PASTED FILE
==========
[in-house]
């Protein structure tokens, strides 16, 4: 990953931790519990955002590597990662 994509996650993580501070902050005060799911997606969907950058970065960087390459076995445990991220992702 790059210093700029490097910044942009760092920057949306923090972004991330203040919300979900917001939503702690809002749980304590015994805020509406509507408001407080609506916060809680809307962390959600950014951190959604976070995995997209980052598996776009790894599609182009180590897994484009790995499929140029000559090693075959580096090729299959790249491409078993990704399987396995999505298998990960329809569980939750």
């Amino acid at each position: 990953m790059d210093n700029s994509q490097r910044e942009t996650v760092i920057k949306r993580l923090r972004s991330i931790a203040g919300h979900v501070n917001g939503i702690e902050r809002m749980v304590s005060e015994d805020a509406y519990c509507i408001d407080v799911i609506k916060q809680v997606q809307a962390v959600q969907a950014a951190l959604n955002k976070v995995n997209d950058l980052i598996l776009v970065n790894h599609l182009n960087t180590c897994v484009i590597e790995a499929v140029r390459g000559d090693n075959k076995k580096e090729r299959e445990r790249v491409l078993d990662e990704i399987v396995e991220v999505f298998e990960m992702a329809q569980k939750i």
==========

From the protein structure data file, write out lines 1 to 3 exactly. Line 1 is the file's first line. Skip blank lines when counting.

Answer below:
[in-house]
């Protein structure tokens, strides 16, 4: 990953931790519990955002590597990662 994509996650993580501070902050005060799911997606969907950058970065960087390459076995445990991220992702 790059210093700029490097910044942009760092920057949306923090972004991330203040919300979900917001939503702690809002749980304590015994805020509406509507408001407080609506916060809680809307962390959600950014951190959604976070995995997209980052598996776009790894599609182009180590897994484009790995499929140029000559090693075959580096090729299959790249491409078993990704399987396995999505298998990960329809569980939750």
């Amino acid at each position: 990953m790059d210093n700029s994509q490097r910044e942009t996650v760092i920057k949306r993580l923090r972004s991330i931790a203040g919300h979900v501070n917001g939503i702690e902050r809002m749980v304590s005060e015994d805020a509406y519990c509507i408001d407080v799911i609506k916060q809680v997606q809307a962390v959600q969907a950014a951190l959604n955002k976070v995995n997209d950058l980052i598996l776009v970065n790894h599609l182009n960087t180590c897994v484009i590597e790995a499929v140029r390459g000559d090693n075959k076995k580096e090729r299959e445990r790249v491409l078993d990662e990704i399987v396995e991220v999505f298998e990960m992702a329809q569980k939750i």